13 The Passover of the Jews was at hand, and Jesus went up to Jerusalem. 14 In the temple he found those who were selling oxen and sheep and pigeons, and the money-changers sitting there. 15 And making a whip of cords, he drove them all out of the temple, with the sheep and oxen. And he poured out the coins of the money-changers and overturned their tables. 16 And he told those who sold the pigeons, “Take these things away; do not make my Father’s house a house of trade.” 17 His disciples remembered that it was written, “Zeal for your house will consume me.”

18 So the Jews said to him, “What sign do you show us for doing these things?” 19 Jesus answered them, “Destroy this temple, and in three days I will raise it up.” 20 The Jews then said, “It has taken forty-six years to build this temple, and will you raise it up in three days?” 21 But he was speaking about the temple of his body. 22 When therefore he was raised from the dead, his disciples remembered that he had said this, and they believed the Scripture and the word that Jesus had spoken.

23 Now when he was in Jerusalem at the Passover Feast, many believed in his name when they saw the signs that he was doing. 24 But Jesus on his part did not entrust himself to them, because he knew all people 25 and needed no one to bear witness about man, for he himself knew what was in man.

Jesus is rarely what we expect. The folks in the temple ask him to validate his authority to throw them out by showing them a sign – “prove it!” they demand. And he tells them that if they destroy the temple he will rebuild it in three days. What a crazy answer – who is that going to convince?

This story, especially what John writes in verse 22, is actually pretty crazy in many ways. John says that eventually the disciples get what he was saying, but they didn’t get it until after he was resurrected from the dead. I wonder how many times this happened during those three years. Jesus said a lot of stuff that didn’t click until they saw him in his resurrected body.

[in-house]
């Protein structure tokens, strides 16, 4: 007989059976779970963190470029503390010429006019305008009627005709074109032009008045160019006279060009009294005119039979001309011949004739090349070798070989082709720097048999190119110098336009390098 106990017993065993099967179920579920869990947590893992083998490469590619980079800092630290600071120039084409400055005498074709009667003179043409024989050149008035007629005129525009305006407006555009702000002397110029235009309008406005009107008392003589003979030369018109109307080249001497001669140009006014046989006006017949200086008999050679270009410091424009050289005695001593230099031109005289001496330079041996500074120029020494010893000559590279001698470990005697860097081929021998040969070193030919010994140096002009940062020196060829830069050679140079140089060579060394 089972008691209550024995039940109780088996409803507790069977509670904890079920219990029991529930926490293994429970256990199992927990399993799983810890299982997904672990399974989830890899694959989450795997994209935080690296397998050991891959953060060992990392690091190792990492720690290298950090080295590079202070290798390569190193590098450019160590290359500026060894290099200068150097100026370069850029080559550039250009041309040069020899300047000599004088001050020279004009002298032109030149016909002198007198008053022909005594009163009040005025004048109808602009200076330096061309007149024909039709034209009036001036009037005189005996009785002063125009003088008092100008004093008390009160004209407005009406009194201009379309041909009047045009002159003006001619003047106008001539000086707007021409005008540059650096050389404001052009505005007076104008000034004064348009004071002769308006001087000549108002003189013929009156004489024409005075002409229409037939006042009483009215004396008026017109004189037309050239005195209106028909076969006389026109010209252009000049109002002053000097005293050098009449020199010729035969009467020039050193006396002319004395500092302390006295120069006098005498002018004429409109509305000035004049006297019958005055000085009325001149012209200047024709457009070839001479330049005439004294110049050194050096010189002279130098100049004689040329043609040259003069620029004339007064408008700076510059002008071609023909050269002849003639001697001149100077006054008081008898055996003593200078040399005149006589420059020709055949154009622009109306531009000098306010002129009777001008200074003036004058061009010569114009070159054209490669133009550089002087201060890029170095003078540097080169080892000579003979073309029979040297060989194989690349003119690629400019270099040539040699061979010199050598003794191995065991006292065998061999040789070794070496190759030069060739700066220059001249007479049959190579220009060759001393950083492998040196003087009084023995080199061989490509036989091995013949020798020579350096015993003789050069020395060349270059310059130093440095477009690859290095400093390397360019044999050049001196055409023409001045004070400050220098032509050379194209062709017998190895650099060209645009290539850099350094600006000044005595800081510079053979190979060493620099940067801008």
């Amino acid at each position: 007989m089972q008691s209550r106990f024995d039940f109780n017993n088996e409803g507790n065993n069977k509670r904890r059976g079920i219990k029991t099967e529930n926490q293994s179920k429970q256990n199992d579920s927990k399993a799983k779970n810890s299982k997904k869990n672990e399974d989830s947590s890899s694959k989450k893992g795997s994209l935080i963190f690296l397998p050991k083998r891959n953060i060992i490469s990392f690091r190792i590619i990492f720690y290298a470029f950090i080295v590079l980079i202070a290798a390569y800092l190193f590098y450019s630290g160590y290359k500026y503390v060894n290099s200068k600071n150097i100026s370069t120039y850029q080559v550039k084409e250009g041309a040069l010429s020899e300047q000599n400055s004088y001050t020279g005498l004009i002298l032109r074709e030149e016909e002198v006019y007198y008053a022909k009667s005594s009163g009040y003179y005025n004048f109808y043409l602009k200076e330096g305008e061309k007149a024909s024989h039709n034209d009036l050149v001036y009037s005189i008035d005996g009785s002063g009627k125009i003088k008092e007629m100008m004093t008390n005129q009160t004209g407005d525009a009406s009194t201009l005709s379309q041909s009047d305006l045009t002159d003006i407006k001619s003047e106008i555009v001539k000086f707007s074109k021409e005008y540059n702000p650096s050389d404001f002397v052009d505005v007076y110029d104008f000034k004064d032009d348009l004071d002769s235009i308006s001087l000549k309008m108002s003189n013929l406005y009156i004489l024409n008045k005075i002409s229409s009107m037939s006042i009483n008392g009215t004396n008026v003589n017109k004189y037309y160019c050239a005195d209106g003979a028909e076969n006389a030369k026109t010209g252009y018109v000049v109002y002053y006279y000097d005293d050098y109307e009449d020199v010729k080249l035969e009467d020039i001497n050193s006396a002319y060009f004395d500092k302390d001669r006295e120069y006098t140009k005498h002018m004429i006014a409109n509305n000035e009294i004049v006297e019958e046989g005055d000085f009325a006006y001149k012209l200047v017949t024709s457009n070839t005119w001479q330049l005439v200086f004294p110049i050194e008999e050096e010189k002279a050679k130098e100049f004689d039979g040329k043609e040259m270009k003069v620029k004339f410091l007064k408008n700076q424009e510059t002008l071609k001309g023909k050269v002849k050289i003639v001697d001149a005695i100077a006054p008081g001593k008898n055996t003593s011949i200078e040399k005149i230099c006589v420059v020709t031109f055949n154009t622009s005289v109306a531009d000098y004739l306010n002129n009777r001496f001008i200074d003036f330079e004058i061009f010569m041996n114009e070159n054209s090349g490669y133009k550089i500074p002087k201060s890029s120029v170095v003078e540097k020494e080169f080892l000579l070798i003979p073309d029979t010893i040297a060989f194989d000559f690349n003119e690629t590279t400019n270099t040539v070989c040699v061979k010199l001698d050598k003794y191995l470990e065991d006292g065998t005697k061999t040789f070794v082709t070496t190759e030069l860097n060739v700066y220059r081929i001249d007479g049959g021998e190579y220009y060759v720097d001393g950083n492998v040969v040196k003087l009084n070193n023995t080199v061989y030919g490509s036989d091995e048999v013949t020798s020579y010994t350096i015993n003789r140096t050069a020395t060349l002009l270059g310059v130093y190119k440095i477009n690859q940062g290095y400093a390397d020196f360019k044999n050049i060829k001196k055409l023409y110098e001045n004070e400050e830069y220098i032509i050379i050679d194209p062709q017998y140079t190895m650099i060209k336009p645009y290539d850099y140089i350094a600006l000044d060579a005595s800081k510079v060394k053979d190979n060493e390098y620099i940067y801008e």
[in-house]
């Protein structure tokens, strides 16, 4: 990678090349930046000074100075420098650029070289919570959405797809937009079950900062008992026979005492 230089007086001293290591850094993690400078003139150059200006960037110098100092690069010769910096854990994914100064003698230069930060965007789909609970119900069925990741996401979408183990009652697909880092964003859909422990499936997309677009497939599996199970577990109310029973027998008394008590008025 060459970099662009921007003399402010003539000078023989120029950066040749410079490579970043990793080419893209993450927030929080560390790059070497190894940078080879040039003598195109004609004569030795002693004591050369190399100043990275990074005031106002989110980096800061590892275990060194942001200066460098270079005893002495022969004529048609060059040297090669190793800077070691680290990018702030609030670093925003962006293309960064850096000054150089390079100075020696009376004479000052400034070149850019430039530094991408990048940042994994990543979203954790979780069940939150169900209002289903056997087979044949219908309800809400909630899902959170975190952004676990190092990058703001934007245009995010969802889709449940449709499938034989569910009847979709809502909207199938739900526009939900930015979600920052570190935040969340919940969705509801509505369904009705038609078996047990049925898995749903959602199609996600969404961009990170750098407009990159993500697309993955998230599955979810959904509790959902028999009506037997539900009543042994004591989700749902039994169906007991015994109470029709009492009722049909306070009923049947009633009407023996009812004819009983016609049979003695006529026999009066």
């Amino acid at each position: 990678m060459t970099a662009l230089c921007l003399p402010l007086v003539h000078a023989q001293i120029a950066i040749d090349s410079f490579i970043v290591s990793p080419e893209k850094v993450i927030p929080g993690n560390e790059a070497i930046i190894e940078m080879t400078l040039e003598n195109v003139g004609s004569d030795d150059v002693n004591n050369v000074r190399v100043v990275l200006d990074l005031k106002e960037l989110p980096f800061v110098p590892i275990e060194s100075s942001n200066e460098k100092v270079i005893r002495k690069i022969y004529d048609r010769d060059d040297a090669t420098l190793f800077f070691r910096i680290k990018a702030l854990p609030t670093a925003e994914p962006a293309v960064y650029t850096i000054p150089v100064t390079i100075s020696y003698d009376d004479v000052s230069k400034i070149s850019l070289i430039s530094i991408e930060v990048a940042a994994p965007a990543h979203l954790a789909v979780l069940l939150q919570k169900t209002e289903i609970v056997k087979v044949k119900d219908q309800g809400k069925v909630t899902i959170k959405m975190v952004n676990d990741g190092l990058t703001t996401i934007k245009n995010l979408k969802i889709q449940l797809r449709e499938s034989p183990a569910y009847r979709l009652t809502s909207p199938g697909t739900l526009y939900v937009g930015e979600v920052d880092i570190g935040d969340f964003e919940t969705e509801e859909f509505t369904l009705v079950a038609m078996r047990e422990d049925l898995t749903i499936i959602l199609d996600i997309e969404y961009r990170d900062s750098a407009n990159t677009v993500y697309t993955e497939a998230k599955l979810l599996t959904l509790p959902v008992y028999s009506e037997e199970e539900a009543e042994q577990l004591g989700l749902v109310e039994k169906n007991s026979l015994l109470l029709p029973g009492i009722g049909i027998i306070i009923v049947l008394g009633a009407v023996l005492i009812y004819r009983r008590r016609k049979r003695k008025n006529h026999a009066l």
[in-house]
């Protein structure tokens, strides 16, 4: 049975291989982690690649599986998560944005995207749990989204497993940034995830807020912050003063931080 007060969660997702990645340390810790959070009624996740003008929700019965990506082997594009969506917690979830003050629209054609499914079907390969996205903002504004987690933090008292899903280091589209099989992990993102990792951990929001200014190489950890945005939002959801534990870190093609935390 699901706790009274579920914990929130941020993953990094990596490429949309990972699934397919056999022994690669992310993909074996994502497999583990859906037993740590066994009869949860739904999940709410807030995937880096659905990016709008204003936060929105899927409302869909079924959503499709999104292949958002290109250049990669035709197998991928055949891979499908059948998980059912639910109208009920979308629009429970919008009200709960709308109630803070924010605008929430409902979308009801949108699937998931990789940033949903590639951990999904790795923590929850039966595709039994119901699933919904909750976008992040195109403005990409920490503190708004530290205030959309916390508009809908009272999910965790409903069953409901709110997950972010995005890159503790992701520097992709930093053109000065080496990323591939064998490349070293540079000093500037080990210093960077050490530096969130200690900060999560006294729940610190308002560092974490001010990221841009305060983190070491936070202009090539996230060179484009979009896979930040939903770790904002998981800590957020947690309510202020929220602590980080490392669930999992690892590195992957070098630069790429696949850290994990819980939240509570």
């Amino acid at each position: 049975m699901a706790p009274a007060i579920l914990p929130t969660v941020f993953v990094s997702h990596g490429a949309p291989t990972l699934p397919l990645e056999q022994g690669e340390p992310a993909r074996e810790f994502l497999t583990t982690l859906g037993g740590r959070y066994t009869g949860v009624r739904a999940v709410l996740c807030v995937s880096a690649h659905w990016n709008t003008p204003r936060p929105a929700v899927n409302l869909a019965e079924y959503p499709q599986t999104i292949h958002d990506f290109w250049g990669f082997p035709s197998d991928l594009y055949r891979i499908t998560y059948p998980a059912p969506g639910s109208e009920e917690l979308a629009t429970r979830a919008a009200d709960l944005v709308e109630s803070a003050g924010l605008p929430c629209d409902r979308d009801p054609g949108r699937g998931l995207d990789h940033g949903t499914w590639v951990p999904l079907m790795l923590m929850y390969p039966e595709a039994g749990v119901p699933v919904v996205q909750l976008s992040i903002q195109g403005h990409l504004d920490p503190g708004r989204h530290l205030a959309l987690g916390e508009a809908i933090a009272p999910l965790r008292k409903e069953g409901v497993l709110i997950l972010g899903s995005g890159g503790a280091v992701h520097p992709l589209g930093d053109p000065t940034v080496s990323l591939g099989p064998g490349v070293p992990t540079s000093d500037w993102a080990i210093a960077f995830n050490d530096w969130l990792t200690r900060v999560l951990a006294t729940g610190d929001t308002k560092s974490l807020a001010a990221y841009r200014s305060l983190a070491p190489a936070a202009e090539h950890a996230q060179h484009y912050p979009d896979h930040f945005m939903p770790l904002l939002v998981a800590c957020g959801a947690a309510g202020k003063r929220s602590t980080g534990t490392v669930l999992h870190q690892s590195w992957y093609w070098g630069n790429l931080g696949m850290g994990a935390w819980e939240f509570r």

The beautiful thing about the gospel is that God never demands that we clean up our temples. Instead he sends his son – who’s zeal for his father’s house (the church) consumes him – to clean things up for us. Isn’t that amazing? Christ is consumed by his zeal for the church! It’s never based on our performance – only on his.

This is really good news for us – living so long after these events. Do you ever feel like you just don’t get Jesus, the Bible or life for that matter? It’s okay to feel that way because Jesus is comfortable with us being in process. The disciples didn’t have everything figured out about Jesus right away either. Believing is/was a process and at the end of Jesus’ life they still didn’t get it and all deserted him. It wasn’t until after the resurrection that things really started to click (in fact, you could make a pretty good case that most of the disciples weren’t converted until after the resurrection).

There’s a really good quote about this process in Donald Miller’s second book (which I’m currently reading and really liking), Searching for God Knows What:

…Jesus was always, and I mean always, talking about love, about people, about relationship, and He never once broke anything into steps or formulas. What if, because we were constantly trying to dissect His message, we were missing a blatant invitation? I began to wonder if becoming a Christian did not work more like falling in love than agreeing with a list of true principles… (46).

This certainly seems true in the case of the disciples. Jesus didn’t come to add to an already complicated religious system – instead he came to give them (and us) himself – relationally. It took time to get to know him – to catch a glimpse of his glory and once they finally caught it – they left their consumer mindsets, laid down their lives and became zealous for the same thing that consumed Christ – they too became consumed with His Church!

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